51. This Most Autumn of Days

This past weekend I had the privilege of being a complete tourist in London town.

One of my friends from my old university came for a visit and as host, I was obliged to take up the role of guide, which has always been my cue to put on my best tourist outfit.

Saturday presented a grey but surprisingly dry day. We walked round and round through Borough Market, Southbank, Trafalgar Square, Saint James Park, Buckingham Palace, Parliament, the Eye, and back at Aldwych for her much-needed Vancouver throwback dinner at Nando’s.

Sunday, however, impressed upon us (or at least me), a completely different picture. It was sunny.

Do you know how rare that is?

It was an absolutely incredible Autumn day.

It hit me hard on my way back from Victoria Station where I had waved goodbye to my friend.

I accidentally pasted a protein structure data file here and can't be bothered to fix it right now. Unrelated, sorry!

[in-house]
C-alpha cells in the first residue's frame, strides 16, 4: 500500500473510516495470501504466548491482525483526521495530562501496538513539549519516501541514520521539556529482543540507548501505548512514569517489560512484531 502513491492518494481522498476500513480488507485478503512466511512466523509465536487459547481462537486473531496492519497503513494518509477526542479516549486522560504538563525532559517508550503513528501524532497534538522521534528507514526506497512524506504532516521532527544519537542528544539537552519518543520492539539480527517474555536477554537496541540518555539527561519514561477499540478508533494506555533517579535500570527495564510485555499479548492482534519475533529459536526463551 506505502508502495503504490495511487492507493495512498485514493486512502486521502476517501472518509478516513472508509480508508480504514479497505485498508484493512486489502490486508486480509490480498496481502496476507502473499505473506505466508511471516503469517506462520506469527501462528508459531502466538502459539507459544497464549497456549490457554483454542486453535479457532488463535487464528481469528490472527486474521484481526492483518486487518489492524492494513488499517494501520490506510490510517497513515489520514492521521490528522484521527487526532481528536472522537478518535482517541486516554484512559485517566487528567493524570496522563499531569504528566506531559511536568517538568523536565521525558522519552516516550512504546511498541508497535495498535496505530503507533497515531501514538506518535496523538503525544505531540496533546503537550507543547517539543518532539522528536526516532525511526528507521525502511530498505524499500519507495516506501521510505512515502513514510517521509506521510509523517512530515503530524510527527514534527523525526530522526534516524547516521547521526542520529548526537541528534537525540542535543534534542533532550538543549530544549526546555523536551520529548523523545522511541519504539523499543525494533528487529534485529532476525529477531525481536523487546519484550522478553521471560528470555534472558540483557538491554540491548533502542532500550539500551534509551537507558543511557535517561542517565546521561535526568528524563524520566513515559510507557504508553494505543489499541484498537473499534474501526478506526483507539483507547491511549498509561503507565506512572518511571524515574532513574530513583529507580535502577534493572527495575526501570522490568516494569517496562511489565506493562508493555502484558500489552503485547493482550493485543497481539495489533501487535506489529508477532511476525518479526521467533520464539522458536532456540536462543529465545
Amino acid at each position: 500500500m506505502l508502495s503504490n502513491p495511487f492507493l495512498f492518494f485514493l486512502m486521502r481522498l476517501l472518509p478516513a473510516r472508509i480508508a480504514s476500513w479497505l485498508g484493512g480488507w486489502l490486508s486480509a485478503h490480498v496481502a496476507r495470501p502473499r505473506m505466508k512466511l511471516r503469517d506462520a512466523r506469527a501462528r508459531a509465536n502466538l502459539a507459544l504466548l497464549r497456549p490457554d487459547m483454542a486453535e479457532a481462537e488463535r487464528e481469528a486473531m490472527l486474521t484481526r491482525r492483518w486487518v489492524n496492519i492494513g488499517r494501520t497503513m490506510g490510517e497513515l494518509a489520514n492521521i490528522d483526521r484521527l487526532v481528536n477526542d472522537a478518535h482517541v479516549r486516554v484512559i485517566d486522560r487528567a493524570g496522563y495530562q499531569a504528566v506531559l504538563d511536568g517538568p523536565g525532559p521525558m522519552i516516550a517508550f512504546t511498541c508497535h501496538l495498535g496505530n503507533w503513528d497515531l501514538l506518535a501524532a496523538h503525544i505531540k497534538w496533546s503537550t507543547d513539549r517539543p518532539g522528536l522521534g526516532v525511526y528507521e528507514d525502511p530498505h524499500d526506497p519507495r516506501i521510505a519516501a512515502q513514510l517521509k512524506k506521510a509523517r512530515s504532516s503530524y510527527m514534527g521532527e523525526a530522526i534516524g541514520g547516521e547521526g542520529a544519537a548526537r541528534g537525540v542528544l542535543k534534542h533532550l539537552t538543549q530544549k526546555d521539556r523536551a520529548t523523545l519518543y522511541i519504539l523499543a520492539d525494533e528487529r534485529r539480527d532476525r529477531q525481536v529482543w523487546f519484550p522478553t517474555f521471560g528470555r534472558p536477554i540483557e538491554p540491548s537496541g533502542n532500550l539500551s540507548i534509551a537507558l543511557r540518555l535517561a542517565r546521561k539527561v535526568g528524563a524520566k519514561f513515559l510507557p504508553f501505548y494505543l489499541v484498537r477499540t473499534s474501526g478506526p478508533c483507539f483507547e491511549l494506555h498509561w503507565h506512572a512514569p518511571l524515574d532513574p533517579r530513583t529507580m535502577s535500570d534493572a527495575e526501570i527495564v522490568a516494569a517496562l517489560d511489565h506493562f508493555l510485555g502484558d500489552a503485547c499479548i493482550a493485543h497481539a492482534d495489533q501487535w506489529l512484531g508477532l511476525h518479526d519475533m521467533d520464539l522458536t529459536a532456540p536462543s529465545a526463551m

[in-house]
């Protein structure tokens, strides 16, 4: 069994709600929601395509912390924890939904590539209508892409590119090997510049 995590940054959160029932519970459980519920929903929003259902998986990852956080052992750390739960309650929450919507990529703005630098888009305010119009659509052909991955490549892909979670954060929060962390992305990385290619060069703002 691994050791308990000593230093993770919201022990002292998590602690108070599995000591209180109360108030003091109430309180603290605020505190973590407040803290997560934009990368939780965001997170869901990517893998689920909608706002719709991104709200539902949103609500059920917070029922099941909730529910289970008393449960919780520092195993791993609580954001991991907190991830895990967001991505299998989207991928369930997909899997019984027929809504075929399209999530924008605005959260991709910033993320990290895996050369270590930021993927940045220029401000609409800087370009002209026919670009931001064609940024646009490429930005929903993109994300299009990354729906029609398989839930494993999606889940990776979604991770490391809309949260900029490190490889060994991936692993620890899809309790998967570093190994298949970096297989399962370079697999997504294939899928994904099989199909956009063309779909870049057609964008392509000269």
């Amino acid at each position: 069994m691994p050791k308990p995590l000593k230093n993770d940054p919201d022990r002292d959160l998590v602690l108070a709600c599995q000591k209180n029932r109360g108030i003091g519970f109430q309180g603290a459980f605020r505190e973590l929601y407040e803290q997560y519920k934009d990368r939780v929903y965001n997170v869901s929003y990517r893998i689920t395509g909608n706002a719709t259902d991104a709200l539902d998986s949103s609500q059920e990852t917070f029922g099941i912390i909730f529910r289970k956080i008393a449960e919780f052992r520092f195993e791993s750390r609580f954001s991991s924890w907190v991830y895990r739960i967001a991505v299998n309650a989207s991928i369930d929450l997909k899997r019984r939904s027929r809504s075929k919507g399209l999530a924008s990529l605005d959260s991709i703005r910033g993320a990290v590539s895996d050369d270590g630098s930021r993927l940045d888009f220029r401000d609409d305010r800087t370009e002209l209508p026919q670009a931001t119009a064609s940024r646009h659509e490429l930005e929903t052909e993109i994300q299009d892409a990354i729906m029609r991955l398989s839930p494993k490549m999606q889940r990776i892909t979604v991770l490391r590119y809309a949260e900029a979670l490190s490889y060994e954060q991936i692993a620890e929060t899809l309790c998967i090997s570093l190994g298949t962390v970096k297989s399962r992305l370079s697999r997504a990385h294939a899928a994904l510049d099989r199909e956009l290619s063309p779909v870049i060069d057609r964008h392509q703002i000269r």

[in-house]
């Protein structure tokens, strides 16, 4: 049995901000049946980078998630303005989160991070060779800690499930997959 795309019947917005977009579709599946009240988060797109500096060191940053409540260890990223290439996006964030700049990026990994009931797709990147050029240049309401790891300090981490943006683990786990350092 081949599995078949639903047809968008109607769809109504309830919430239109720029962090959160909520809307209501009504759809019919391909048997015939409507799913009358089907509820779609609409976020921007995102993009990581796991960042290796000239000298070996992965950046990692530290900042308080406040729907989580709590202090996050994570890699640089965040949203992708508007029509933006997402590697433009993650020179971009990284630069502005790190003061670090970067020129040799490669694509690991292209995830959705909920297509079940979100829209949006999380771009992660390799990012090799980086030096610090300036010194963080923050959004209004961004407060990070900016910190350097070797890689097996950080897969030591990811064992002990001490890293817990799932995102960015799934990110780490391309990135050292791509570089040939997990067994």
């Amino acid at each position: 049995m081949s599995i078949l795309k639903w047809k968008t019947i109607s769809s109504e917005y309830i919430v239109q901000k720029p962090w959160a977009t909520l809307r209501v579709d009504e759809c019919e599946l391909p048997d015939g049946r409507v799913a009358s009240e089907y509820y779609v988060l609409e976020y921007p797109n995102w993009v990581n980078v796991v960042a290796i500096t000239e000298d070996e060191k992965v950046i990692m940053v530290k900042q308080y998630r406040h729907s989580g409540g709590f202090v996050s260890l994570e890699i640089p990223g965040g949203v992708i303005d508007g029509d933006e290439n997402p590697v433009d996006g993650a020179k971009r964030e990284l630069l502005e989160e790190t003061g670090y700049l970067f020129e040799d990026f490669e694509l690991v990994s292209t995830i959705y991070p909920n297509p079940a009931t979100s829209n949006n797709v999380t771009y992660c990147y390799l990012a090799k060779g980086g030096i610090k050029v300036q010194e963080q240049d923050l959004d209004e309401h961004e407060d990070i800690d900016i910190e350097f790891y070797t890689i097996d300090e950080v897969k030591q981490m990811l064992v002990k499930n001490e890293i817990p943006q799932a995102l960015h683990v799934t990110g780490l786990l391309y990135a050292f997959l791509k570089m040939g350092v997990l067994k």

The bus was trudging along to the traffic, one of its window was pushed open, the chill Fall breeze blew through the vehicle and I caught a glimpse of one of the most magical aspects of this city: gardens.

Or squares, or parks, or whatever you’d like to call them.

I had no clue which garden this was, but it was a very small square, with a quaint fountain as its centrepiece.

The afternoon light was just right that it shone through the green-to-gold leaves of the four trees standing guard at each corner. They were shedding for the winter and the wind picked up the drifters, swirling them into the light and transforming them into sparkling dancers that floated gently down onto the benches, onto the stones, into the water, and passed the pedestrians.

It was only for a second, but the image of that quiet, undisturbed garden will stand as one of the most beautiful glimmers of Autumn I have ever witnessed.

Nimrod by Elgar helped frame all of this into a splendid piece of art.

What a wonderful place to be.

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